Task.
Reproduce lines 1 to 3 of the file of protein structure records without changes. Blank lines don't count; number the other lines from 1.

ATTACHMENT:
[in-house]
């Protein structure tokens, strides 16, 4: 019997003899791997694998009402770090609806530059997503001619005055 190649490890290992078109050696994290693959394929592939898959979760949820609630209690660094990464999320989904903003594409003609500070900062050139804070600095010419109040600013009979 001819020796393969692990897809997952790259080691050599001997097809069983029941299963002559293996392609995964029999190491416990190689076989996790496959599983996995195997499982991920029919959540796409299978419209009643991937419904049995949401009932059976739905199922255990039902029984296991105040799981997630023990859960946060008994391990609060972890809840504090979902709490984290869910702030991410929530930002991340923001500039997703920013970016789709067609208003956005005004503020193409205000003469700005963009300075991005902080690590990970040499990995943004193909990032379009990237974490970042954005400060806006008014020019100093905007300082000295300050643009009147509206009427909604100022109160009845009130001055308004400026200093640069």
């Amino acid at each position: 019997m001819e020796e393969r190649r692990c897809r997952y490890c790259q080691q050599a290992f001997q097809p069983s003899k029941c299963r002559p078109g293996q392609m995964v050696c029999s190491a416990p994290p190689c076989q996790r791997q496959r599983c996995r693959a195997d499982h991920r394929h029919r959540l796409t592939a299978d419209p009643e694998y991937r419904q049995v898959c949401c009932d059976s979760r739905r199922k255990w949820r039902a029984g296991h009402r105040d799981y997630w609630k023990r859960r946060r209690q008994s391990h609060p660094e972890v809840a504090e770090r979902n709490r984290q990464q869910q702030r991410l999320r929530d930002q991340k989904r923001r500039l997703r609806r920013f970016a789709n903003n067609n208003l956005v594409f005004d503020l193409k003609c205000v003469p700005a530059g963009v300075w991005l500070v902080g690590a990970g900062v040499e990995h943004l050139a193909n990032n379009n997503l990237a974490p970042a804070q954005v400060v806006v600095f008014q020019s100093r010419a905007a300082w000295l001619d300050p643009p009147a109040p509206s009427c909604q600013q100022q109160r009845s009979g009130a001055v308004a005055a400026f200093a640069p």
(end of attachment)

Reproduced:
[in-house]
């Protein structure tokens, strides 16, 4: 019997003899791997694998009402770090609806530059997503001619005055 190649490890290992078109050696994290693959394929592939898959979760949820609630209690660094990464999320989904903003594409003609500070900062050139804070600095010419109040600013009979 001819020796393969692990897809997952790259080691050599001997097809069983029941299963002559293996392609995964029999190491416990190689076989996790496959599983996995195997499982991920029919959540796409299978419209009643991937419904049995949401009932059976739905199922255990039902029984296991105040799981997630023990859960946060008994391990609060972890809840504090979902709490984290869910702030991410929530930002991340923001500039997703920013970016789709067609208003956005005004503020193409205000003469700005963009300075991005902080690590990970040499990995943004193909990032379009990237974490970042954005400060806006008014020019100093905007300082000295300050643009009147509206009427909604100022109160009845009130001055308004400026200093640069």
């Amino acid at each position: 019997m001819e020796e393969r190649r692990c897809r997952y490890c790259q080691q050599a290992f001997q097809p069983s003899k029941c299963r002559p078109g293996q392609m995964v050696c029999s190491a416990p994290p190689c076989q996790r791997q496959r599983c996995r693959a195997d499982h991920r394929h029919r959540l796409t592939a299978d419209p009643e694998y991937r419904q049995v898959c949401c009932d059976s979760r739905r199922k255990w949820r039902a029984g296991h009402r105040d799981y997630w609630k023990r859960r946060r209690q008994s391990h609060p660094e972890v809840a504090e770090r979902n709490r984290q990464q869910q702030r991410l999320r929530d930002q991340k989904r923001r500039l997703r609806r920013f970016a789709n903003n067609n208003l956005v594409f005004d503020l193409k003609c205000v003469p700005a530059g963009v300075w991005l500070v902080g690590a990970g900062v040499e990995h943004l050139a193909n990032n379009n997503l990237a974490p970042a804070q954005v400060v806006v600095f008014q020019s100093r010419a905007a300082w000295l001619d300050p643009p009147a109040p509206s009427c909604q600013q100022q109160r009845s009979g009130a001055v308004a005055a400026f200093a640069p």